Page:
Many Ski Racers Find Success at State and National Championships

This year’s ski season was filled with many accomplishments and lots of hard work. The Mirror recently caught up with Alpine Program Director Tommy Biesemeyer to get the highlights.

At the U16 level, Lincoln Norfolk ‘24 won overall New York State Champion at Bristol Mountain, while Cara Dempsey ’25 also podiumed (was among the top-three finishers) at States. Bodhi Boschen ‘24 became known as the “dark horse,” Biesemeyer said, because he had the ability to come from behind. Boschen started way back at 49th place in the Super G race at Regionals at Burke Mountain, but finished in 3rd place. That performance qualified him for U16 National Championships at Sugarloaf Mountain in Maine. All racers in the U16 age group had a podium finish at the regional or state level.

The U18 FIS women were led by Elizabeth Creighton ‘24 who had multiple podiums at the FIS level, which lowered her points, leading her to be one of the top Canadian first year FIS athletes this season. This resulted in her getting invited to a prestigious training camp in Sweden. 

The FIS boys were led by Dominick DeGuardia ‘24 who placed sixth at U18 National Championships in Vail, Colorado. DeGuardia was just three-tenths of a second off the podium.  Kieran Delay ‘23 also showed a lot of promise and good results. Delay, along with Rowan Norfolk ‘22 Macie Eisenhart ‘23 and Pedro Gonzalez ‘23 all qualified for U18 Nationals.

Biesemeyer was impressed with the FIS racers this year. “When you start FIS-level racing, it’s a really difficult start because you are racing against guys that are in college,” Beisemeyer noted.

The Nordic program was led by Bella Wissler ’23 and Sophia Kelting ‘23 who both qualified for Nationals. Bella recently placed 3rd overall in her age group at Biathlon Nationals in Lake Placid.

The 2021-2022 Northwood Ski Team

Most of 2021-22 ski racers (Photo: Facebook).

Bodhi Boschen ‘24 (U16)

Kate Broderick ’22 (FIS)

Maegan Byrne ’24 (FIS)

Savanna Coppler ’22 (FIS)

Elizabeth Creighton ‘24 (FIS)

Leah DeFilippo ’22 (FIS)

Dom DeGuardia ’24 (FIS)

Kieran Delay ’23 (FIS)

Cara Dempsey ’25 (U16)

Edoardo Eigenmann ‘22 (FIS)

Macie Eisenhart ’23 (FIS)

Clayton Fuller ’25 (U16)

Pedro Gonzalez ’23 (FIS)

Karleigh Hollister ’22 (FIS)

Sophia Kelting ’23 (Nordic)

Sebastian La Roche ’23 (FIS)

Hillary Larsen ’22 (FIS)

Cilla Nee ’22 (FIS)

Lincoln Norfolk ’24 (FIS)

Rowen Norfolk ’22 (FIS)

MJ Prince ’22 (FIS)

Caroline Purcell ‘24 (U16)

Sophia Schupp ‘24 (FIS)

Denny Sebek ‘25 (U16)

Cole Van Etten ’25 (U16)

Teegan Wardlaw ’25 (U16)

Zach Wargo ’25 (U16)

Bella Wissler ‘23 (Nordic)


Wissler 2nd in Biathlon Nationals

Bella Wissler ‘23 at the biathlon range in Lake Placid (photo provided).

Bella Wissler ’23 recently placed 2nd in her age group at the Biathlon National Championships in Lake Placid. Biathlon is a winter sport that combines cross-country skiing and rifle shooting.

In a biathlon competition, athletes are required to Nordic ski a loop then go into a range to shoot 30 targets as quickly as they can using a .22 caliber long rifle. There are larger targets about the size of a dinner plate and smaller targets the size of a ping pong ball. When you shoot at the larger targets you are standing and when you shoot at the smaller ones you are in prone position, laying on your stomach. Each shot you miss you must ski a penalty lap, adds time to your race.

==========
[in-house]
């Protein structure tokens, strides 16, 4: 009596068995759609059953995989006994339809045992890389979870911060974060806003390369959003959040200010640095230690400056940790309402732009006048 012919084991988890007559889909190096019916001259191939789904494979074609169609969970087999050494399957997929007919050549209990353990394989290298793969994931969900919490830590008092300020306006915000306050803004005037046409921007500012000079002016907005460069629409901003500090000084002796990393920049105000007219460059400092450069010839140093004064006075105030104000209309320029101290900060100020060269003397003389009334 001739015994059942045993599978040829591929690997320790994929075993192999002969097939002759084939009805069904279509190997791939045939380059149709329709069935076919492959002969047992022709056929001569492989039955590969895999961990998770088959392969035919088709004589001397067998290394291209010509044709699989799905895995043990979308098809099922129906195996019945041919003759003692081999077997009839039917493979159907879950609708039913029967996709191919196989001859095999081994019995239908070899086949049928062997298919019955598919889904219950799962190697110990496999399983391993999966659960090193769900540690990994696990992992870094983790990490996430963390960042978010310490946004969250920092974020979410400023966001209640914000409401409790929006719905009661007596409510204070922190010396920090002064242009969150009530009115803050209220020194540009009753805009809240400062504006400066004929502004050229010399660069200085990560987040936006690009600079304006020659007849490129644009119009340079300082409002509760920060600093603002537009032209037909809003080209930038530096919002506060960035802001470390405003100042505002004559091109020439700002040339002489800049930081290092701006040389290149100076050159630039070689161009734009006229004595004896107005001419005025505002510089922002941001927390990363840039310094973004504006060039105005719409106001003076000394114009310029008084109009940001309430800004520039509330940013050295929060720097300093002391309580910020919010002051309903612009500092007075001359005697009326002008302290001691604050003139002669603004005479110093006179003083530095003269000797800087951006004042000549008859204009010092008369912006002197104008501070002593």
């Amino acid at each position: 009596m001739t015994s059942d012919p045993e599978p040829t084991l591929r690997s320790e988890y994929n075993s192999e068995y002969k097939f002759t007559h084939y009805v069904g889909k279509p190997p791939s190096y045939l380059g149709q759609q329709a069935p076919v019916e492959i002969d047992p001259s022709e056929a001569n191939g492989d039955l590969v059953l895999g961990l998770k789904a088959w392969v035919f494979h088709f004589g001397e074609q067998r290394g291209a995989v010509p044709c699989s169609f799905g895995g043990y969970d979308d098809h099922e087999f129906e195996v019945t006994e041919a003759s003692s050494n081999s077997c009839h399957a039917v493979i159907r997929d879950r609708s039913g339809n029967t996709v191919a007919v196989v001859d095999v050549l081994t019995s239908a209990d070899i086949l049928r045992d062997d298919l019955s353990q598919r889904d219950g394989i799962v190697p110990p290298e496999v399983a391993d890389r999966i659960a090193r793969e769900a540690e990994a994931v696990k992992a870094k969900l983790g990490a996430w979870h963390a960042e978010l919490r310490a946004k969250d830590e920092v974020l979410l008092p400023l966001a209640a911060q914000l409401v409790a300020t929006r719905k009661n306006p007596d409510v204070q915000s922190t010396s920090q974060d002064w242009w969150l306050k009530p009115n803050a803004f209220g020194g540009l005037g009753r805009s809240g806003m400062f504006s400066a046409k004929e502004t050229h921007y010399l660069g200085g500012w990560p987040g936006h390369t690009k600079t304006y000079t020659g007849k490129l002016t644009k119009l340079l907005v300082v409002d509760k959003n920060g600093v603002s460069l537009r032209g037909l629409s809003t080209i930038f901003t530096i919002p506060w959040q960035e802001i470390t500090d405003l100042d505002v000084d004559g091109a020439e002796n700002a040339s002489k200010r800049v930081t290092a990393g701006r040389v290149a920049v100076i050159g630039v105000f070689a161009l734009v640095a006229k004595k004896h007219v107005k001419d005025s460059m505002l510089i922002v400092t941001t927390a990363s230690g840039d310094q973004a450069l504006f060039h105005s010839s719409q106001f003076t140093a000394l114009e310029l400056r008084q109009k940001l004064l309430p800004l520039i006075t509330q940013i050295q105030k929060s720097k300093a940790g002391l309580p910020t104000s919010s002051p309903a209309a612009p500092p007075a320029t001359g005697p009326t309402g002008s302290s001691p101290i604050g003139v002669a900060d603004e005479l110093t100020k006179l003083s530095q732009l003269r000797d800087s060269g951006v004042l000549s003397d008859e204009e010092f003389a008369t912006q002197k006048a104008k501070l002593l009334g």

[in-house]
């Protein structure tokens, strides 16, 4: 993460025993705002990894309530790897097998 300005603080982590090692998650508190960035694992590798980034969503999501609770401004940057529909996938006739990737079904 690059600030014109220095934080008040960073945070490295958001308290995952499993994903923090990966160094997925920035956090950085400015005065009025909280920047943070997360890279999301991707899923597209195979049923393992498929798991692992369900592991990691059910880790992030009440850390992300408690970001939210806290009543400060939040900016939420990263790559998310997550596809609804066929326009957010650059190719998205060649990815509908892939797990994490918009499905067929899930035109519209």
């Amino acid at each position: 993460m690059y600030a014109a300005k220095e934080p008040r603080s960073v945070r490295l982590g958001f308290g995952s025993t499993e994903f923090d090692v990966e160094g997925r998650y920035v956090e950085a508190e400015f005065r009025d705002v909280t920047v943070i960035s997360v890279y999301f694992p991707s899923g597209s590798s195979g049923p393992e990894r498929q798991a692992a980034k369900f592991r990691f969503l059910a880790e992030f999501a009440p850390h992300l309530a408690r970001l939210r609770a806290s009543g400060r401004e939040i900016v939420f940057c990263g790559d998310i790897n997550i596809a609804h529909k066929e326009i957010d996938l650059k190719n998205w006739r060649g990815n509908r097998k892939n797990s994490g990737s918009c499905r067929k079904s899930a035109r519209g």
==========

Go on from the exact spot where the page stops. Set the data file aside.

Wissler started as a biathlete from a young age going to kids programs her grandparents brought her to. From there she began going to Dewey Mountain Ski League in Saranac Lake, where she learned skate skiing and racing. She then had the opportunity to train at a biathlon camp at the Olympic Training Center, which led her to further pursuing the sport and eventually training full time. 

Bella trains six days a week, usually resting on Monday. During the summer her training is most intense and during the winter the training is less intense as she prepares for competitions.

Going forward Bella is hoping to continue training with her coach in Vermont who is an Olympic gold medalist. For her next goal she states, “My soon goal is to go to junior worlds over in Europe, I would qualify for that in December.” After worlds, she hopes to join the International Biathlon Union World Cup, which has season-long competitions and is the highest level of competition for biathlons, even bigger than the Olympics.

Ring The Bell for Northwood Raises Record Donations 

Mr. Tom Broderick, Associate Head of School and director of Northwood’s Annual Fund (Photo: Mr. John Spear).

On March 3rd Northwood School celebrated Ring the Bell, the annual day of giving that raises money for many different aspects of school, including scholarships, sports, winter carnival and many other activities.  

The goal for Northwood’s annual fund is $1.6 million. Last year from the singular day of Ring the Bell, just under $300,000 was raised. This year, Northwood set a new record for the amount raised on the day of Ring the Bell. Associate Head of School Mr. Tom Broderick oversees the annual fund, and he is certain the school has passed the previous record of about $300,000 from last year, although the exact amount of this year’s donations is still being calculated.  

“Our strategy with Ring the Bell is always to try and generate enthusiasm, and the enthusiasm is there,” Broderick said.  

Mr. Broderick hosted a variety of student and teacher guests at the Hub and held a live video throughout the entire day of Ring the Bell. They discussed many different topics including the dance program, independent studies, the advanced STEM research program and much more. This helped create enthusiasm and demonstrate the different school programs supported by the money raised during Ring the Bell. Broderick also said that educating students, getting more sustaining gifts, and holding a phone-athon to get students more involved helps encourage people to donate.